- Two- and three year olds can sometimes be touchingly kind to each other. For example, if they see a friend crying, they might try to comfort that friend by offering a special blanket. This shows that very young children aren't all about self-interest.
Despite these criticisms, Selman's framework vividly illustrates an important point: Children are not just short adults. The way they think about relationships is qualitatively different at different ages, and it gets progressively more complex.
Selman's framework also illustrates that some kinds of "bad" social behavior are typical at certain ages. This doesn't mean that we should just accept it when children are unkind to each other. It does mean that we need to see social problems in a developmental context. We're better equipped to respond in compassionate and helpful ways if we realize that children's social missteps usually stem from immaturity and limited understanding rather than enduring character flaws.
Did you have a close friendship as a child that grew and continued into adulthood?
Eileen Kennedy-Moore, PhD, is an author and clinical psychologist in Princeton, NJ (lic. # 35SI00425400). She frequently speaks at schools and conferences about parenting and children’s social and emotional development. www.EileenKennedyMoore.com
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Growing Friendships blog posts are for general educational purposes only. They may or may not be relevant for your particular situation. You’re welcome to link to this post, but please don’t reproduce it without written permission from the author.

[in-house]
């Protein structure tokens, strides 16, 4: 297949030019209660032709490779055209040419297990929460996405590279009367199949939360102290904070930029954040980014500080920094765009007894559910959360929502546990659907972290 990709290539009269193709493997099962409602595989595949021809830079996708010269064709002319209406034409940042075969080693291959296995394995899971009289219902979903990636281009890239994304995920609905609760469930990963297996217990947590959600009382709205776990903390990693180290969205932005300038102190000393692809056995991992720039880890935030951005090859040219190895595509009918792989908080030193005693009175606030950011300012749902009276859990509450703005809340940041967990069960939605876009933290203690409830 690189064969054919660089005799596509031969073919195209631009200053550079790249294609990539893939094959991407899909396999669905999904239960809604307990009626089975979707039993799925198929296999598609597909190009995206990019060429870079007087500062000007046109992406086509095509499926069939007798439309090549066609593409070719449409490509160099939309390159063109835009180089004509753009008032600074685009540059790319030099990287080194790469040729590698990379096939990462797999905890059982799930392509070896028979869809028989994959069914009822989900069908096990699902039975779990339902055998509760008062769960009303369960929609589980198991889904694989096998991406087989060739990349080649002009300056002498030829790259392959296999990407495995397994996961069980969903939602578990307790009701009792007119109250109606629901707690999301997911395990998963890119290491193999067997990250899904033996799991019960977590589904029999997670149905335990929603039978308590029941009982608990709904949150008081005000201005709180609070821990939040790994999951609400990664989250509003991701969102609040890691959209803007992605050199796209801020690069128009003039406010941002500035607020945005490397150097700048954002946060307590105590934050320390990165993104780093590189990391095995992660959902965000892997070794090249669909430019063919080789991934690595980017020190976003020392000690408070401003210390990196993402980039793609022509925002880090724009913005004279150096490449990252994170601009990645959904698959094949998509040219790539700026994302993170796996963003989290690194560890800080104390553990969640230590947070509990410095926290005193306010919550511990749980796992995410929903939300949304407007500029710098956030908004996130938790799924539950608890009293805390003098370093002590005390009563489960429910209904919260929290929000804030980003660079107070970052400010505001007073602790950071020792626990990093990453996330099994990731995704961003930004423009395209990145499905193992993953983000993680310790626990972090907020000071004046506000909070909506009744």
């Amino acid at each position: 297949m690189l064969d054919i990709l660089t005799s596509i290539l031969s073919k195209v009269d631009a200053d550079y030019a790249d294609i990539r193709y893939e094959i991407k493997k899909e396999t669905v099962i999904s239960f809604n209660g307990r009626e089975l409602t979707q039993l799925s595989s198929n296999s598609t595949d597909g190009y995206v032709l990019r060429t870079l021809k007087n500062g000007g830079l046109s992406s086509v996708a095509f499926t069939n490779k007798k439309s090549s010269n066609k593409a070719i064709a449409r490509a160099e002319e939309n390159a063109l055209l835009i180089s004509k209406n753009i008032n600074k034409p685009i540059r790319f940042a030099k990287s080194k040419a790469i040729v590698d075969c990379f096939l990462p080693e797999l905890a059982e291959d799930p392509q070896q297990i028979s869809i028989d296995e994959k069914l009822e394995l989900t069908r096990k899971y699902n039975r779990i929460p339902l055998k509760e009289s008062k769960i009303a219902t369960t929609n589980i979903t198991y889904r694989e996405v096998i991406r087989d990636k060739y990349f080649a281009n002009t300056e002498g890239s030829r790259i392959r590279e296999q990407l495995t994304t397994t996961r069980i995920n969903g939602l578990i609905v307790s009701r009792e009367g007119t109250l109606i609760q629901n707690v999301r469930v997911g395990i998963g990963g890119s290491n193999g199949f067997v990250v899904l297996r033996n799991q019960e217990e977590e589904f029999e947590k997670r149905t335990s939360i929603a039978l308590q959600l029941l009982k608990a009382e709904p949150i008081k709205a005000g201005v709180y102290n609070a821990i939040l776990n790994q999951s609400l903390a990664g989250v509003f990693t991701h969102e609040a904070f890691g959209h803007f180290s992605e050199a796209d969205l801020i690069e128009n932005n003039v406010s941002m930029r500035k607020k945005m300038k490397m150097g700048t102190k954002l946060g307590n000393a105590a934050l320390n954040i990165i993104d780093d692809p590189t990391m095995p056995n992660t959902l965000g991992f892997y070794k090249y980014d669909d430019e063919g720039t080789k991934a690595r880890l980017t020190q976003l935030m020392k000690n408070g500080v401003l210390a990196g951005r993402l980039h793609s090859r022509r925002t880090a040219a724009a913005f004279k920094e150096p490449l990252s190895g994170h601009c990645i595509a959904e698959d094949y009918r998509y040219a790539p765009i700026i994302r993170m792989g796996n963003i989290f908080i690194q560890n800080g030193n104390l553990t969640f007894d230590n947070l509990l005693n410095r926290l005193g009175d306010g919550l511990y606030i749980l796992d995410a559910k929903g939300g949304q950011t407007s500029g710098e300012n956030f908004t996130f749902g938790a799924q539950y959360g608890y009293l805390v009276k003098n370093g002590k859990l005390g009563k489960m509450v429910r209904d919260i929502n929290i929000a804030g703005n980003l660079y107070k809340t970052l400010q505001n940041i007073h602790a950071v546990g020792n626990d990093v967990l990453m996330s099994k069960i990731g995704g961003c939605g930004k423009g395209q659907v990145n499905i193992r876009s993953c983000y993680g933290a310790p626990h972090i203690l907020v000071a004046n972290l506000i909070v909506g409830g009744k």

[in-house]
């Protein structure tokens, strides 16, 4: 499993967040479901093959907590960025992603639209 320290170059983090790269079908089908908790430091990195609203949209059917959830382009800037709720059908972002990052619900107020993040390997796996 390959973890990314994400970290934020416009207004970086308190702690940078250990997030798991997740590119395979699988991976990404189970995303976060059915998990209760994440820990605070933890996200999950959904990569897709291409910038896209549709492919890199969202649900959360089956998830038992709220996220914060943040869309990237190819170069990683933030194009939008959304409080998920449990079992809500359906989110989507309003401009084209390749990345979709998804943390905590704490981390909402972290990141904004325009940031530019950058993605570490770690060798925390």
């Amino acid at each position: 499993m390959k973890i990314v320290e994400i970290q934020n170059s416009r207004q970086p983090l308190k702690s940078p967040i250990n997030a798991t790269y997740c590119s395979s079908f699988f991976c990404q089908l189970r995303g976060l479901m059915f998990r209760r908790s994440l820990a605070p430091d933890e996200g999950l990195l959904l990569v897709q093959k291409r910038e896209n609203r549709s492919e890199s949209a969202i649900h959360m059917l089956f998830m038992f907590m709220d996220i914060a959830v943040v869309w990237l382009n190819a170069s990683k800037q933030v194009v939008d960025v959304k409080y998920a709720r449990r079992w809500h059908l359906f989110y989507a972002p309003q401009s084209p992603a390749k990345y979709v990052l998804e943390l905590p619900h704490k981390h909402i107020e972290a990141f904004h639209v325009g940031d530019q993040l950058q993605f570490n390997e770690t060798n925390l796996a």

girls: “all dressed up and nowhere to go” by Kevin Dooley / CC BY 2.0
teens: "Mis amigos " by Marisa / CC BY 2.0
shadows: “Free Daddy and His Little Shadow Girls at The Skate Park Creative Commons” by Pink Sherbert Photography, D. Sharon Pruitt / CC BY 2.0
For further reading:
Gershman, E. S., & Hayes, D. S. (1983). Differential stability of reciprocal friendships and unilateral relationships among preschool children. Merrill-Palmer Quarterly: Journal of Developmental Psychology, 29, 169-177.
Kostelnik, M., Gregory, K. M., Soderman, A. K., & Whiren, A. P. (2012). Guiding children's social development and learning, 7th Ed.. Belmont, CA: Wadsworth.
Rubin, K. H. & Peplar, D. J. (1980). The relationship of child's play to social-cognitive growth and development. In H. C. Foot, A. J. Chapman, & J. R. Smith (Eds.), Friendship and social relations in children (pp. 209-233). Piscataway, NJ, US: Transaction Publishers.
Selman, R. L. (1981). The child as friendship philosopher. In S. R. Asher, and J. M. Gottman (Eds.), The Development of Children's Friendships. Cambridge: Cambridge University Press (pp.242-272).
Selman , R. L. (1980). The Growth of Interpersonal Understanding: Developmental and Clinical Analyses. Academic Press: New York.